US retail major Walmart, which invested $16 billion in Flipkart, Wednesday said it is committed to the Indian market and is optimistic despite recent changes in the FDI policy for e-commerce firms in the country.
The Bentonville-based retailing major's statement came after a recent report by global consultancy firm Morgan Stanley, which had hinted that Walmart may quit Flipkart as the new foreign direct investment (FDI) policy came into effect, which would lower its profitability in the long run.
Morgan Stanley, in a report titled 'Assessing Flipkart Risk to Walmart EPS' dated February 4, claimed that "an exit is likely, not completely out of the question, with the Indian e-commerce market becoming more complicated."
“Walmart's and Flipkart's commitment to India is deep and long term. Despite the recent changes in regulations, we remain optimistic about the country,” said Dirk Van den Berghe, Executive Vice President and Regional CEO Walmart Asia and Canada.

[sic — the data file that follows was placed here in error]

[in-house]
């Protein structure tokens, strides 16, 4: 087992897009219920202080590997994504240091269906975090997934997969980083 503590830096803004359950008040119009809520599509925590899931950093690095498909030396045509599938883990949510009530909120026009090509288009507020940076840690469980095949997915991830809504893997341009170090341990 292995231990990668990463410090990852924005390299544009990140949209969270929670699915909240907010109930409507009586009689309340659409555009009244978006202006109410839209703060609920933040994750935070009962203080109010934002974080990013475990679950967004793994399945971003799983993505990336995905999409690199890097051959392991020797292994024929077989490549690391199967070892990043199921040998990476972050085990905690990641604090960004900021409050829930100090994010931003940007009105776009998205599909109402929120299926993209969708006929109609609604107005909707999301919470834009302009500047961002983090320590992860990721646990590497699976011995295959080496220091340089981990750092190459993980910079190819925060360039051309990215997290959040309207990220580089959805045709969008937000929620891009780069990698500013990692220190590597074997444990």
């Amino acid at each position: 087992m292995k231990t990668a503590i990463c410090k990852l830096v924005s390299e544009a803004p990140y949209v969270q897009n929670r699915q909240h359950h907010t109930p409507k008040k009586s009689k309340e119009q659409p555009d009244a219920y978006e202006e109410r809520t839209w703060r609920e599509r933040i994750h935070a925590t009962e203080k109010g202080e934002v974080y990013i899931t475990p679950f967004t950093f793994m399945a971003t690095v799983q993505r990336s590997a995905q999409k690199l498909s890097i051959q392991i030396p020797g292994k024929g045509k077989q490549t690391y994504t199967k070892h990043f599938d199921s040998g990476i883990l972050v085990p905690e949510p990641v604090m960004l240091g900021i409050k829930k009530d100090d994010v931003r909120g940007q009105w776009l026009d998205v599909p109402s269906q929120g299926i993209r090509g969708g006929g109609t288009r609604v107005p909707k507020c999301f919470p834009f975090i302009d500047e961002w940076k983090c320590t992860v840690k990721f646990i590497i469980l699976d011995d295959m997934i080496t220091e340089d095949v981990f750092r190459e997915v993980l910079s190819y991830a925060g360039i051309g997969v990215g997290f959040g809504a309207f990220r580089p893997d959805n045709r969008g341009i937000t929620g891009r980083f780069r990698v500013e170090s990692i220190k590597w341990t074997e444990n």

He further added, "We will continue to focus on serving customers, creating sustained economic growth and bringing sustainable benefits to the country, including employment generation, supporting small businesses and farmers, and growing Indian exports to Walmart's global markets."
Tightening norms for e-commerce firms having foreign investment, the government, from February 1, barred online marketplaces like Flipkart and Amazon from selling products of companies where they hold stakes and banned exclusive marketing arrangements that could influence product price.
The revised policy on FDI in online retail, issued by the commerce and industry ministry, also said that these firms have to offer equal services or facilities to all its vendors without discrimination.
Last year on August 18, Walmart had completed acquisition of 77 per cent stake in Flipkart for about USD 16 billion (Rs 1.05 lakh crore), a deal which gave the US retailer access to the Indian e-commerce market.
Meanwhile, smaller e-commerce players like Snapdeal and ShopClues have written to the government opposing any move to extend the deadline for online marketplaces to comply with FDI rules, and urged that pressure for such relaxations need to be "resisted strongly". The position taken by these players is in contrast to that of giants like Amazon and Walmart-backed Flipkart who have sought an extension, stating that they need more time to understand the details of the framework. ShopClues said any attempts being made to portray the clarifications (under Press Note 2) as a new policy, anti-FDI or anti-consumer is "dangerously misleading and wrong".